Edward Bartlett

The Violence Against Women Act is one of those laws with an innocent sounding name, but in practice toes a hard-left agenda. First passed in 1994 thanks to the efforts of then-Senator Joe Biden, VAWA is now up for its five-year reauthorization.

On November 13, Dianne Feinstein introduced the Democrat version of VAWA in the Senate. Her bill was modeled on the bill that had previously passed in the House along mostly party-lines. Replete with progressive provisions and new entitlements, leading conservatives issued a statement strongly critical of the House bill, charging it represented “an act of immense political overreach.”[1]

A week later, Sen. Joni Ernst introduced her version of the Violence Against Women Act (VAWA) reauthorization, S. 2920. In her press release, Ernst emphasized how her bill would dramatically boost funding for victim services.

But as a Republican senator from Iowa, the more important question is, How well does her bill advance Republican ideals and conservative principles?

To answer this question, I compared her bill to the tenets outlined in Principles of Conservatism, published by the Heritage Foundation.[2] Seven of the Heritage Principles are directly relevant to the Violence Against Women Act. Key parts of each Principle are shown in bold, below.


Senator Ernst’s bill fails to address six of the Heritage Principles. And for the seventh Principle – not worsening the federal deficit – the Ernst bill would make the situation considerably worse.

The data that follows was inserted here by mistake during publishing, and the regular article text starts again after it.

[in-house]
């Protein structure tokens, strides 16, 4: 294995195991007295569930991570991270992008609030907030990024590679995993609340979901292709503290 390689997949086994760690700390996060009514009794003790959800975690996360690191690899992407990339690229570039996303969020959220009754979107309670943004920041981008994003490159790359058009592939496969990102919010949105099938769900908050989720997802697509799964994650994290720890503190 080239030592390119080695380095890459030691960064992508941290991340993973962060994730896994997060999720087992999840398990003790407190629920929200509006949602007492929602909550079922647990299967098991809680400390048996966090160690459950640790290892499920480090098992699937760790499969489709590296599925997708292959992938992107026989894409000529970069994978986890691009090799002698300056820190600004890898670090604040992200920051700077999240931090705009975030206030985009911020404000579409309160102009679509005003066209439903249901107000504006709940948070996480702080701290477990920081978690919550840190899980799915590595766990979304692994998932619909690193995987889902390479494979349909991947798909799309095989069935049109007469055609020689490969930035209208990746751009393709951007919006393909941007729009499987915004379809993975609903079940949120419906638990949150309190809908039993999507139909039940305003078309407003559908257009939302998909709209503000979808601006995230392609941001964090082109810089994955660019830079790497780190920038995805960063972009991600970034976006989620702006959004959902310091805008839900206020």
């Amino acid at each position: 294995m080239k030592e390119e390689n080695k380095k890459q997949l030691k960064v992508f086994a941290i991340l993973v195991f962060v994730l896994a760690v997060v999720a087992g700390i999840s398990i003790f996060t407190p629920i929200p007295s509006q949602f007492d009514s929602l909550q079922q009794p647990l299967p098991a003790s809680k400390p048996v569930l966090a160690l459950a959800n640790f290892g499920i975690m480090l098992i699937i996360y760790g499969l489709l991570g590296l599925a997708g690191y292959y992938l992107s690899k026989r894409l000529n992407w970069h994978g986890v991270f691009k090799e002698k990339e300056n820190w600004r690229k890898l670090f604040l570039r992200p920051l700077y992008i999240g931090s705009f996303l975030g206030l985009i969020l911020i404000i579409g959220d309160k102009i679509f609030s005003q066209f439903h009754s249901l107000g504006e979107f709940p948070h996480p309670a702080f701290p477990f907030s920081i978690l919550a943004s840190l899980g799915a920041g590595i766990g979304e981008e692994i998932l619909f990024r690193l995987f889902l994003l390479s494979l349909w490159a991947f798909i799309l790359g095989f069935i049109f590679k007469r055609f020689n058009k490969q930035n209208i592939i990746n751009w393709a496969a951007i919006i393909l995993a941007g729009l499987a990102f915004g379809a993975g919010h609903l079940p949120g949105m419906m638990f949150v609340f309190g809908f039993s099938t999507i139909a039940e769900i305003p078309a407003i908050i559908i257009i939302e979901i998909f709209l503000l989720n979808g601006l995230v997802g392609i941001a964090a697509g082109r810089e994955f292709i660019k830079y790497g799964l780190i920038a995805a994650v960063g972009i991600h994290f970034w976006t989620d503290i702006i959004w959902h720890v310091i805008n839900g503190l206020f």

In terms of upholding and advancing recognized conservative ideals, Sen. Ernst’s VAWA bill rates an ‘F.’


The federal government exists to preserve life, liberty and property, and it is instituted to protect the rights of individuals according to natural law. Among these rights are the sanctity of life; the freedom of speech, religion, the press, and assembly; the right to bear arms; the right of individuals to be treated equally and justly under the law; and to enjoy the fruits of one’s labor.

ANALYSIS: Over half of domestic violence victims are male, according to the Centers for Disease Control. But these persons are underserved and even excluded by VAWA programs.[3]

CONCLUSION: Concern not addressed.


The federal government’s powers are limited to those named in the Constitution and should be exercised solely to protect the rights of its citizens. As Thomas Jefferson said, “The government closest to the people serves the people best.” Powers not delegated to the federal government, nor prohibited by the Constitution, are reserved to the states or to the people.

ANALYSIS: Article I, Section 8 of the Constitution does not authorize the federal government to enact criminal statutes. Within the context of VAWA, this Principle could be addressed by means of instituting block grants to the states.

CONCLUSION: Concern not addressed.


Judges should interpret and apply our laws and the Constitution based on their original meaning, not upon judges’ personal and political predispositions.